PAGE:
Aztecs – American Indian people
Aztecs were American Indian people who ruled a mighty empire on the territory of modern Mexico during the 1400s and early 1500s. The Aztec Empire spread over 80,000 square miles (207,000 square kilometers).
Montezuma II was the last great Aztec emperor and ruled over 5 to 6 million people.
The capital city of the Aztec was Tenochtitlan. It was built on land that today is part of Mexico City. They conquered neighboring peoples to build up their empire. According to Aztec legend, the site of their capital city was chosen around the year 1325, when one of their holy men saw fulfilled the prophecy of their principal god, Huitzilopochtli: an eagle perched on a cactus, in some versions devouring a snake. The site was a small outcropping of rocks on the western edge of the southern part of Lake Texcoco. On this site the Aztecs began building their capital city, an island linked to the mainland by causeways, which they called Tenochtitlan (Place of the Cactus Fruit).
Tenochtitlan was one of the largest and most densely populated cities in the world with intricate systems of canals, footpaths, gardens, walls, paved streets, residential complexes, temples, and pyramids. When Spanish soldiers first arrived in Tenochtitlan, they were amazed. The streets in the capital city weren’t filled with rubbish and rotting food like the streets of Europe at that time. They were cleaned by thousands of sweepers every day. The sweepers were usually slaves from other tribes.
Most Aztec were farmers. They grew corn, beans, peppers, squash, tomatoes, tobacco, and cotton. But the Aztecs also ate some very strange things: ants, lizards, frogs and toads!
Other Aztec were traders and craftsmen. Trade and commerce occupied a central place in the Aztec economy. CACAO beans were the principal form of money.
The Aztec solar calendar was divided into 18 “months” of 20 days each, with a five-day “barren” or “hollow” period at the end of each solar year — a time of foreboding and dread. Each month, in turn, was devoted to specific rituals and ceremonies paying homage to a particular god or combination of gods.
The Aztec spoke a language called Nahua. They had no alphabet of their own, but they used picture writing to record their history.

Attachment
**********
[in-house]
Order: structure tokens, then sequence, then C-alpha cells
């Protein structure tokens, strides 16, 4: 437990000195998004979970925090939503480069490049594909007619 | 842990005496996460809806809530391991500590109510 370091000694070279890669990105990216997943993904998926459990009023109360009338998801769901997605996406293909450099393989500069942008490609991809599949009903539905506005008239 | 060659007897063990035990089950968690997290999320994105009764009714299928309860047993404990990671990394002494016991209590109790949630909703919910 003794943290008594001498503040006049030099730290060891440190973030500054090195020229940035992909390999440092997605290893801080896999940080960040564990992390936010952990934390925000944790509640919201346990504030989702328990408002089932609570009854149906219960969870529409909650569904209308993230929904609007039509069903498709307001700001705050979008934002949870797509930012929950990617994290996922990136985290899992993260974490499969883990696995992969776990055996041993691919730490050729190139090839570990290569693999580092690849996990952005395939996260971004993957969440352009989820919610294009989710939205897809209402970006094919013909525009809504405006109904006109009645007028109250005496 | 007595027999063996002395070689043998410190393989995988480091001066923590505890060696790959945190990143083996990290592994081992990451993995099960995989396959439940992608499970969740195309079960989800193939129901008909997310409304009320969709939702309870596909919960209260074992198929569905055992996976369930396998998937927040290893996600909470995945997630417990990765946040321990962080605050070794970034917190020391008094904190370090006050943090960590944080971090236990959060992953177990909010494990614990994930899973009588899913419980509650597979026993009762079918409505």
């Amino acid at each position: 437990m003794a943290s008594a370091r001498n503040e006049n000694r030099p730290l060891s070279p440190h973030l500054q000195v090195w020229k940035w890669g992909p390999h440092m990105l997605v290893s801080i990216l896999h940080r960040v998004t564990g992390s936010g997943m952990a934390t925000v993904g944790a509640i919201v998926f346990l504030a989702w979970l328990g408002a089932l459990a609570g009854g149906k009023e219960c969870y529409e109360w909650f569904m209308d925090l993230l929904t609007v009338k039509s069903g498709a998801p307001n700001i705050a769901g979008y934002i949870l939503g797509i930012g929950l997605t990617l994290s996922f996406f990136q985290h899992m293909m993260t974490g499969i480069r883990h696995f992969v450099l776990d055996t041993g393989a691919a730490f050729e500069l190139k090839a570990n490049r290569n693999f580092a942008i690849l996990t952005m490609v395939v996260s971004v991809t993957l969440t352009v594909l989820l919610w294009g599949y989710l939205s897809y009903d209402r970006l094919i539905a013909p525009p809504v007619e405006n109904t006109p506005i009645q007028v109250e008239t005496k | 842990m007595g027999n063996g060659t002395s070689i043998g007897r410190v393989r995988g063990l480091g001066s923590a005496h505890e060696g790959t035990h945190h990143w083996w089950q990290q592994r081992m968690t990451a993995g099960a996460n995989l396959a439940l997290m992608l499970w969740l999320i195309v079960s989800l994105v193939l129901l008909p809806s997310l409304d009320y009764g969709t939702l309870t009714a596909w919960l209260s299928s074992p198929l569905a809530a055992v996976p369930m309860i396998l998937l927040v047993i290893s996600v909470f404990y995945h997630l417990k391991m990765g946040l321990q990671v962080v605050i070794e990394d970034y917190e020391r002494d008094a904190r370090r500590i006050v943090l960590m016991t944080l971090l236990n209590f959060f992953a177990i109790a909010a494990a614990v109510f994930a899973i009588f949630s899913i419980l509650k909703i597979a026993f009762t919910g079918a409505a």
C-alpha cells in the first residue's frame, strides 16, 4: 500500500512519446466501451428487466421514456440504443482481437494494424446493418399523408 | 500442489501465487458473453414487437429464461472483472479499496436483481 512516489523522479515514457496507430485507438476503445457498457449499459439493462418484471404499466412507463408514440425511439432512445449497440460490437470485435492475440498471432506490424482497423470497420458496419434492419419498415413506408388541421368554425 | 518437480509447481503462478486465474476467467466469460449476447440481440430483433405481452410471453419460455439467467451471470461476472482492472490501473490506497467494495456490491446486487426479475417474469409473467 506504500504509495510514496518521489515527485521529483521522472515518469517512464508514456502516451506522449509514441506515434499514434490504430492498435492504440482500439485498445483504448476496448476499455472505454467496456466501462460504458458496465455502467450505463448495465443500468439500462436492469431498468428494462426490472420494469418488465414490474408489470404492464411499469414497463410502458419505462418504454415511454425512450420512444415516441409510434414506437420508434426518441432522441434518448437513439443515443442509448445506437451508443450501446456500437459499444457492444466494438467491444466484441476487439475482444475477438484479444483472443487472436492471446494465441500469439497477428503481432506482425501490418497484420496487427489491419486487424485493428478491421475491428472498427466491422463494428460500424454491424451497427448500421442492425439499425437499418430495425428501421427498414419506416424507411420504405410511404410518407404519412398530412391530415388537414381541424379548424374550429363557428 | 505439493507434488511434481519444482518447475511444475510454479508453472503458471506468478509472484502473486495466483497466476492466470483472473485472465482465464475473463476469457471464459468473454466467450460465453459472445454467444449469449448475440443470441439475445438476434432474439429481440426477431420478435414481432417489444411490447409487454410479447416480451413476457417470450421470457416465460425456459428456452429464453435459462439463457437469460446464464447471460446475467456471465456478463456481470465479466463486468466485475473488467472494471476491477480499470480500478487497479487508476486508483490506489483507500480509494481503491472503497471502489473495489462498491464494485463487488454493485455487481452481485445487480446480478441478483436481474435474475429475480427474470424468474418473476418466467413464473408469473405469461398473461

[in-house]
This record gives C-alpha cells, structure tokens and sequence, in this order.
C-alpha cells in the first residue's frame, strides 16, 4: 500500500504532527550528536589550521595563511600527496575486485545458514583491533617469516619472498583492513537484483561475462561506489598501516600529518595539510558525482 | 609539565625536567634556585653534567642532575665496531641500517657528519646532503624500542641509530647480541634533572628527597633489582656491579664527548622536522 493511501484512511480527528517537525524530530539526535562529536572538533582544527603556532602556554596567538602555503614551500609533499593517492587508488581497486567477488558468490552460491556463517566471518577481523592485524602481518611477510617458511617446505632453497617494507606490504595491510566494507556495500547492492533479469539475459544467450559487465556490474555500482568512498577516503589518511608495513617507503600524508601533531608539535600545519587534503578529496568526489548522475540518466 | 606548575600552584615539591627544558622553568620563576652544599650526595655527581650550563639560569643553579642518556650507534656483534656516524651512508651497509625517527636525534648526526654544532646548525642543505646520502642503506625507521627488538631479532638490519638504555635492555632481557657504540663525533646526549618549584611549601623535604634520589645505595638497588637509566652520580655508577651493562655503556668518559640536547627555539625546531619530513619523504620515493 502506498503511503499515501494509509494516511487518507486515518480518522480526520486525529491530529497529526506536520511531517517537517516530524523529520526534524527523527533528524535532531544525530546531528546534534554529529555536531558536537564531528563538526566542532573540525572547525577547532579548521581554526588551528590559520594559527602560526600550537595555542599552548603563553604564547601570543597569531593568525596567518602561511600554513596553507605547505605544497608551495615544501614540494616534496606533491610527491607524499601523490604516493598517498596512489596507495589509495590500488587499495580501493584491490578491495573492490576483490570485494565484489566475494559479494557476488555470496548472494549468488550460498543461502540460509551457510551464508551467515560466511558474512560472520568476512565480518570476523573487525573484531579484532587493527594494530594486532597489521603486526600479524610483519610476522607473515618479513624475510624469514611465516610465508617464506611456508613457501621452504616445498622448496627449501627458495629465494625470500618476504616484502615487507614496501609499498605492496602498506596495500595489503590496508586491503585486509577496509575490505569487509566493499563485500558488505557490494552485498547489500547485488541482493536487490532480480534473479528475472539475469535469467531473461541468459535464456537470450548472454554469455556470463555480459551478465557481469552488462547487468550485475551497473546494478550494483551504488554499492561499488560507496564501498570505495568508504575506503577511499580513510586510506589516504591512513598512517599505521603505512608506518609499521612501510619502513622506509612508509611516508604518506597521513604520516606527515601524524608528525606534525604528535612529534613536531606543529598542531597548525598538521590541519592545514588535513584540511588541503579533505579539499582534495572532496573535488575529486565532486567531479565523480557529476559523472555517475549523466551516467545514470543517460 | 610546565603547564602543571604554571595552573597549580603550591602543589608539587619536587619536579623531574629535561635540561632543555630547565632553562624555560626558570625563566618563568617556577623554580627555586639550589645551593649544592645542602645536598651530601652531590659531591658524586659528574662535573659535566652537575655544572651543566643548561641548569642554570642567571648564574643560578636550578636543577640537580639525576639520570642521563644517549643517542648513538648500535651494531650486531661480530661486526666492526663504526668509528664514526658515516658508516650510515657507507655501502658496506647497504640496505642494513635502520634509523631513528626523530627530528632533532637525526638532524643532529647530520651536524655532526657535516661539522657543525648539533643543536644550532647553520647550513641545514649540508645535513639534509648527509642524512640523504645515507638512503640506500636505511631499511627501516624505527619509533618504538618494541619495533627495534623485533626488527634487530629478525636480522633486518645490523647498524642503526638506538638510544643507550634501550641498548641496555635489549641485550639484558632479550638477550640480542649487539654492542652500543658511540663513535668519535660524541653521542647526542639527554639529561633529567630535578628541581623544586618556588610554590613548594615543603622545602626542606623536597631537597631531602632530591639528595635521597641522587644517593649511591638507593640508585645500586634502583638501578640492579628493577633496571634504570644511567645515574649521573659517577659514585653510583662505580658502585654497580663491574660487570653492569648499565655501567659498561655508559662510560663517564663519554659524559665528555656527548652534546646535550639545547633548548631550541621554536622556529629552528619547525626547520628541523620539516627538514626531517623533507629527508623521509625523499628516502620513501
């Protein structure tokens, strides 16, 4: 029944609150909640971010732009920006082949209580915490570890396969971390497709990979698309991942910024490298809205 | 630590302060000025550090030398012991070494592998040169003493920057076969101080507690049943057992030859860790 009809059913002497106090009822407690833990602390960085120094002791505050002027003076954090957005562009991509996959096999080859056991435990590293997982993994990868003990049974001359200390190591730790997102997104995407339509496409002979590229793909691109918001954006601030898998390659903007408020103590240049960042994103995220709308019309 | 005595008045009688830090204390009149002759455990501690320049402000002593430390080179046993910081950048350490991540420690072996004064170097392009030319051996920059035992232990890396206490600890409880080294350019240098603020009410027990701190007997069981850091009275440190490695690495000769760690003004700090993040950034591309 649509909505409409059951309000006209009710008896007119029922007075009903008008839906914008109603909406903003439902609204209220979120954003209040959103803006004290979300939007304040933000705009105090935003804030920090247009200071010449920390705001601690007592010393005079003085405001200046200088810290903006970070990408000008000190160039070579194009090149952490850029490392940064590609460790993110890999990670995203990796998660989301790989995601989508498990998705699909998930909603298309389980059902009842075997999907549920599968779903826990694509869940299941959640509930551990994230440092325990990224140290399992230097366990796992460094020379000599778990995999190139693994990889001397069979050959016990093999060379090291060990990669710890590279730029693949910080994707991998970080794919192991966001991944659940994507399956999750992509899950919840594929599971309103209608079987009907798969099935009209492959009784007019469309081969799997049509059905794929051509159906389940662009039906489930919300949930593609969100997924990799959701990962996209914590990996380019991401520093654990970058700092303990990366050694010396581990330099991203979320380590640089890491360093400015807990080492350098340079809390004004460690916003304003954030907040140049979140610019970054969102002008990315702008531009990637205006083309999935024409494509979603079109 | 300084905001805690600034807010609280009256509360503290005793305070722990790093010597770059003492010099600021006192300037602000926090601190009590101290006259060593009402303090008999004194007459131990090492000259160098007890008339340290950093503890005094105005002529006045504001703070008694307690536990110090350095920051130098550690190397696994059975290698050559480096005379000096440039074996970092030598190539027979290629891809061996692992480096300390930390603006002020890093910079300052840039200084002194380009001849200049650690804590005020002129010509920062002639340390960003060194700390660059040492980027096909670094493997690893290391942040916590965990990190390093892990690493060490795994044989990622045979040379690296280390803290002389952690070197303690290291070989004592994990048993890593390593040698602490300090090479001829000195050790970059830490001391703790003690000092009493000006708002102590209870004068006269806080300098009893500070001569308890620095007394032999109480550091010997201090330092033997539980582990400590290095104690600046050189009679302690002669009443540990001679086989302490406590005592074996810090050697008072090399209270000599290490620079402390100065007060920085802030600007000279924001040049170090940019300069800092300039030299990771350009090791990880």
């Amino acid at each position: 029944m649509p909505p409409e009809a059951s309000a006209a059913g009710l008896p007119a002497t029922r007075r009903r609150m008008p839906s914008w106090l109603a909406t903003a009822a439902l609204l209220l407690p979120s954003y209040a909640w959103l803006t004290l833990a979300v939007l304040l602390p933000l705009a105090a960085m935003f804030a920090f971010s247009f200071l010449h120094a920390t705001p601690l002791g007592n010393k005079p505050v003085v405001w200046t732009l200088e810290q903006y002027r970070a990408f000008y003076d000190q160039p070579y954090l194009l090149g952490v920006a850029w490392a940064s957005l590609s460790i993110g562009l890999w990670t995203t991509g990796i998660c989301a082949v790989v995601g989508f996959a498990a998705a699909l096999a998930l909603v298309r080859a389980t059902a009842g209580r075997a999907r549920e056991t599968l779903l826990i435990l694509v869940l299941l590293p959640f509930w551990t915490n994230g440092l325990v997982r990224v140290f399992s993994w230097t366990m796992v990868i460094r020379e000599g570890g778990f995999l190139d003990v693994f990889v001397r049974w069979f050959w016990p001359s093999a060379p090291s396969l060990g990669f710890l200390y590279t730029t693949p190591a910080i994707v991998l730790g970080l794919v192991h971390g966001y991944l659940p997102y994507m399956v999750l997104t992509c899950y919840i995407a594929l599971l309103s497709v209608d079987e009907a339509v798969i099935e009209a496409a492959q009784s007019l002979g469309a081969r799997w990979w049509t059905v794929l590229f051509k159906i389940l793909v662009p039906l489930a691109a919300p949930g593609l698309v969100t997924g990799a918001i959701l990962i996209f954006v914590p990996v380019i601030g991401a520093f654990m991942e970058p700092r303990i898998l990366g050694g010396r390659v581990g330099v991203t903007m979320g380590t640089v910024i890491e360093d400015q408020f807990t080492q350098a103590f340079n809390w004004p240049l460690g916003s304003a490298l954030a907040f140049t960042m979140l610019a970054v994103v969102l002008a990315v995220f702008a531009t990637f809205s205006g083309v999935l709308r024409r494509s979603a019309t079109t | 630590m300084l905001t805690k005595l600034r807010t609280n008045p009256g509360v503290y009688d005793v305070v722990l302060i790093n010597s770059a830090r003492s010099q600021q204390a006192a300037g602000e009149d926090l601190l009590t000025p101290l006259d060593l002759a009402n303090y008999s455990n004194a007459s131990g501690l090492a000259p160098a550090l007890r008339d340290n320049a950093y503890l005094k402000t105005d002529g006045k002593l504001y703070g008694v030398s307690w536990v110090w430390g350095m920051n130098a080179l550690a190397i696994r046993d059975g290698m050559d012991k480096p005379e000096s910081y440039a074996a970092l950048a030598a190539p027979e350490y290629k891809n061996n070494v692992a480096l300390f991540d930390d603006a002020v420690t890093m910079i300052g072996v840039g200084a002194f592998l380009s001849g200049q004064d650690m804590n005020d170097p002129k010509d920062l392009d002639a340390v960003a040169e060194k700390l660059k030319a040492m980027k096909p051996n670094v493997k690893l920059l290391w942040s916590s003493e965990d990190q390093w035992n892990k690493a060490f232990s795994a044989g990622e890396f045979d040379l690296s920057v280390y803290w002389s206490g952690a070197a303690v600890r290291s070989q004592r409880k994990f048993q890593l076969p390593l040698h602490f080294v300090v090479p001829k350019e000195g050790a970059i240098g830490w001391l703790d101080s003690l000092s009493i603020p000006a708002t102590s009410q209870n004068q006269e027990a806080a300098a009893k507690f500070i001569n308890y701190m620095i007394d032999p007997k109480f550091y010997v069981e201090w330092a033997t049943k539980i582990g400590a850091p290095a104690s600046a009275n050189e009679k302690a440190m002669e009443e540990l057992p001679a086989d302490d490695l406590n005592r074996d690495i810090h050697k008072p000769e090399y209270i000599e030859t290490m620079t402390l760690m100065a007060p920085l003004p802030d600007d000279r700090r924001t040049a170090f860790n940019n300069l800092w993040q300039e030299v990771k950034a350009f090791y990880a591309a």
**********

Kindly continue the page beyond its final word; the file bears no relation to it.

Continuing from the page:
Religion was very important to the Aztec. They worshipped several gods who represented the forces of nature, such as rain or sun.
The Aztec often used human sacrifice to get help from the gods. They sacrificed thousands of prisoners captured in war. They sacrificed about 50,000 people a year (that’s a thousand a week, six an hour or one every ten minutes!).
The Aztecs were the only people in the world at this time in history to have free schools for boys and girls. In Europe only rich people went to school, but in the Aztec Empire every child went to school.
Noble Aztecs wore very beautiful clothes decorated with ornaments and feathers. They also carried fans made of feathers. Common people were not allowed to carry fans.
Aztec boys could get married only after they reached the age of 20. Weddings were usually arranged by matchmakers (usually old women), and nobody asked the girl if she wanted to get married. The girl’s family gave a party for three or four days before the wedding. Then the bride was carried to the groom’s house on the back of the matchmaker!
The Aztec were at the height of their power when Hernan Cortes and his Spanish soldiers arrived in 1519. The Spanish put the emperor Montezuma II in prison, where he died. In 1521 the Spanish took control of Tenochtitlan, ending the Aztec Empire.
Little of Aztec architecture remained. The Spaniards destroyed the temples and all other signs of the Aztec religion. They built Mexico city on the ruins of their capital. Many Mexican place names, including Acapulco and Mexico, and such English words as avocado, chocolate and tomato, come from the language of the Aztec. Foods of Aztec origin, including chili and chocolate, have become popular in many countries. Aztec culture still attracts people because of complexity of their society and the beauty of Aztec art.
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